Diagnoses of Attention-Deficit Hyperactivity Disorder (ADHD) have increased 66% in the United States between 2000 and 2010, based on a study from Northwestern Medicine. This increase means that 10.4 million people under age 18 were diagnosed with the disorder in 2010, compared to 6.2 million in 2000. The reasons for the increase are unclear but increased awareness of the condition — by parents and physicians alike — is likely a significant contributing factor.
More facts about the diagnosis and treatment of ADHD:
- There are three core symptoms of ADHD: inattetion, impulsiveness, and hyperactivity. These symptoms generally must be present in more than one setting (e.g., home and school) and persist with some frequency so as to interfere with daily functions.
- The same study from Northwestern Medicine also showed that specialists such as child psychiatrists, rather than primary care doctors, are now more likely to treat patients for ADHD. Researchers attribute this shift to pediatricians' concerns about prescribing certain ADHD medications, many of which changed in the decade studied.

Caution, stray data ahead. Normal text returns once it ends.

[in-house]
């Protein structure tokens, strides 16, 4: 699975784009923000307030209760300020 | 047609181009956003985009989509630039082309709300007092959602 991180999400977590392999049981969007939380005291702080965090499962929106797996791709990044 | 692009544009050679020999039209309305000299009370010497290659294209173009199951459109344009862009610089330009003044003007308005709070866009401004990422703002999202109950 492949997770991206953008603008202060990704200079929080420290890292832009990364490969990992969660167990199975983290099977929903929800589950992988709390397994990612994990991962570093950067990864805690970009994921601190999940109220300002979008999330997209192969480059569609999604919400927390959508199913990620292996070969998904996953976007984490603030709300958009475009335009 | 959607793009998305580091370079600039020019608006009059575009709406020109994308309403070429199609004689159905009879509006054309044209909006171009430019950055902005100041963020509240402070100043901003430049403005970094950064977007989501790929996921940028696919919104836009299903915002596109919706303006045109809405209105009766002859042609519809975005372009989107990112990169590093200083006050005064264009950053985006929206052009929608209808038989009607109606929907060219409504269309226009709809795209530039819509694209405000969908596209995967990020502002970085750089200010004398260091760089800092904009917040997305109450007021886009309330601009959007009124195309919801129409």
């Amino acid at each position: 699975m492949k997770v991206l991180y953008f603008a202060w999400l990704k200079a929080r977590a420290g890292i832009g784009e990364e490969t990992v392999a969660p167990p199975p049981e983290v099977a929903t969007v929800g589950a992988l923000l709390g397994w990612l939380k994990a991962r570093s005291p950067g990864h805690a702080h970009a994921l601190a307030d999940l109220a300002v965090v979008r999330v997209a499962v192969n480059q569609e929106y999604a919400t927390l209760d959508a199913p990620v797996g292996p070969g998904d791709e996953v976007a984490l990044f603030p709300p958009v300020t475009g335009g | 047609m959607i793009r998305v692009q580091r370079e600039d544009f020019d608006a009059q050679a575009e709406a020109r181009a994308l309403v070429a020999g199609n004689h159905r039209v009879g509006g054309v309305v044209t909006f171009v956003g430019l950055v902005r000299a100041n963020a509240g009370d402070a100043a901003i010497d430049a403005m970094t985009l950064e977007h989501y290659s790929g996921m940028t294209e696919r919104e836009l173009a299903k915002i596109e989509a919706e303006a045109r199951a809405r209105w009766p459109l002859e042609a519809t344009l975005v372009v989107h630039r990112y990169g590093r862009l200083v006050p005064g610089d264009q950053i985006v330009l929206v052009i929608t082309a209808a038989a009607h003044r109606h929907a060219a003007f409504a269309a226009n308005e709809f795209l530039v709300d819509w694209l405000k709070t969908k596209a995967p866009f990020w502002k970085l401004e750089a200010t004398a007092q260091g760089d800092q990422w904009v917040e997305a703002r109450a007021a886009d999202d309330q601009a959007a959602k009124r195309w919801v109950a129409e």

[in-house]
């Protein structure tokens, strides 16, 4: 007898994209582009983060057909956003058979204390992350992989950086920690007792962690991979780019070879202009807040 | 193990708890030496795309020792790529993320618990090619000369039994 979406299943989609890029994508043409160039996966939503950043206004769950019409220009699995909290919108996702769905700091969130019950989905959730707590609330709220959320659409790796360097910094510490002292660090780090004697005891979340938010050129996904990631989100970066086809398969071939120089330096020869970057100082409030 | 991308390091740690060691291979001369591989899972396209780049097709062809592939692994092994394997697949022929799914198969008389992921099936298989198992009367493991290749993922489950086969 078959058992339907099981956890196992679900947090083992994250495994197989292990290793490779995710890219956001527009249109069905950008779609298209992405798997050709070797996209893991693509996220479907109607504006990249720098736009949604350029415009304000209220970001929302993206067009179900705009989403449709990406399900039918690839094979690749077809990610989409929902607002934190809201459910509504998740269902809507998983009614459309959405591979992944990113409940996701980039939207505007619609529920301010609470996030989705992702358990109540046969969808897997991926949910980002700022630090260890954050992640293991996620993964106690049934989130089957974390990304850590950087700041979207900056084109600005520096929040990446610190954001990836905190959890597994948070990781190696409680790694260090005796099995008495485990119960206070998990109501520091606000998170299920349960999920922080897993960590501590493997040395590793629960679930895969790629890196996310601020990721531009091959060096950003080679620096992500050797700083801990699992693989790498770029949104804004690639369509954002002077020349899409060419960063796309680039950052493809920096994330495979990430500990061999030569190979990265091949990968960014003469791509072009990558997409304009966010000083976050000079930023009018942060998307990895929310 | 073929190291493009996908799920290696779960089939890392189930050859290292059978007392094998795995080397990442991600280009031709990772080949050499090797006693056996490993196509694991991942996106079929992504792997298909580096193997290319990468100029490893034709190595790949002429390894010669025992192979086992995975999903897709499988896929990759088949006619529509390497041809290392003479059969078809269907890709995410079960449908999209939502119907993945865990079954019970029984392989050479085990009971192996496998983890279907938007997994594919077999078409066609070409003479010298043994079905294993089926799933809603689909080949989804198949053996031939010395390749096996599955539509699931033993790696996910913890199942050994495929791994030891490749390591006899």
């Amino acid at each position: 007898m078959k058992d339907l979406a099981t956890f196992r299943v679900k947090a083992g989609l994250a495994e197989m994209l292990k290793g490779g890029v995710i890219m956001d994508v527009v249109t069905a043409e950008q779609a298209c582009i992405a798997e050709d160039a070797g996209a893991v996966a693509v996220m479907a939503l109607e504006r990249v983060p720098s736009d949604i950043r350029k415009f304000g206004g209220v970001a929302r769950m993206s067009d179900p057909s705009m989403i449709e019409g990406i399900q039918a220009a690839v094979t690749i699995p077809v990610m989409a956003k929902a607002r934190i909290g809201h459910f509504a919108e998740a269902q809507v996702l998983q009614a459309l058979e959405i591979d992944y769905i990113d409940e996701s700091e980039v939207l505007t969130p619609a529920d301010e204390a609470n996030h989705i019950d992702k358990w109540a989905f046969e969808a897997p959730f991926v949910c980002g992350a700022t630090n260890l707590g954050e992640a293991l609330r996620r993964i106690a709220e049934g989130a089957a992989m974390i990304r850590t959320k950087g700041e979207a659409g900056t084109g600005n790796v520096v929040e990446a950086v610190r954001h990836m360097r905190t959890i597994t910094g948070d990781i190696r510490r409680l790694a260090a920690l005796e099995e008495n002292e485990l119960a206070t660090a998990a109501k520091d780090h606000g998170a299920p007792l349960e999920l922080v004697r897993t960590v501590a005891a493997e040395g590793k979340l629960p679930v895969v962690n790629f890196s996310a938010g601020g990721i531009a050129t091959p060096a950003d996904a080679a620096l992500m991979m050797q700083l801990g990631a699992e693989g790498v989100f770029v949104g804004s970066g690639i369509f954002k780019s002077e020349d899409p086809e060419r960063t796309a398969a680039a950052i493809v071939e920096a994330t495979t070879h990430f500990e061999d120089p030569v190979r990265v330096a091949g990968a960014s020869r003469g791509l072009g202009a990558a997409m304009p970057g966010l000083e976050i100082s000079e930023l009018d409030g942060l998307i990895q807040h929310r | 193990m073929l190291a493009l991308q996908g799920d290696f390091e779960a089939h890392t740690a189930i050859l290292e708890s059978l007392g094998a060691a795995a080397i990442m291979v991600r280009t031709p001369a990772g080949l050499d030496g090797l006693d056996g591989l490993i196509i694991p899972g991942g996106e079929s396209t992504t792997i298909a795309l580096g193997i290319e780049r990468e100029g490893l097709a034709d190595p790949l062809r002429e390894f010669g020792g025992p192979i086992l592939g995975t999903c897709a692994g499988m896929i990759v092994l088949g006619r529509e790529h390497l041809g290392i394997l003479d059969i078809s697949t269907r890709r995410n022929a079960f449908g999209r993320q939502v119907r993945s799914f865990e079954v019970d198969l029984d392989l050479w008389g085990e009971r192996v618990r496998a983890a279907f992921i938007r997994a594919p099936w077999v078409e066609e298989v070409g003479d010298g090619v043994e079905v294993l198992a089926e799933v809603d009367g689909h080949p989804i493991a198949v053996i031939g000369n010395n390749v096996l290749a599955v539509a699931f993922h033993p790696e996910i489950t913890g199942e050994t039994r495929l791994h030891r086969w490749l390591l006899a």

- The most common treatment for ADHD are psychostimulants, like Ritalin® and Adderall®, which can have undesirable side effects, like difficulty sleeping, anxiety, and decreased appetite. Behavioral therapy is another approach to treating ADHD.
- The difference between ADD (Attention Defecit Disorder) and ADHD is not too great. In fact, the two terms are often used interchangeably. ADD generally doesn't include the impulsivity and hyperactivity qualities that ADHD does. Today, there are three types of ADHD:
- The Combined Type: inattention and hyperactivity-impulsivity symptoms
- The Predominately Inattentive Type: inattention symptoms only (the older ADD diagnosis)
- The Predominately Hyperactive-Inattentive Type: hyperactivity-impulsivity symptoms only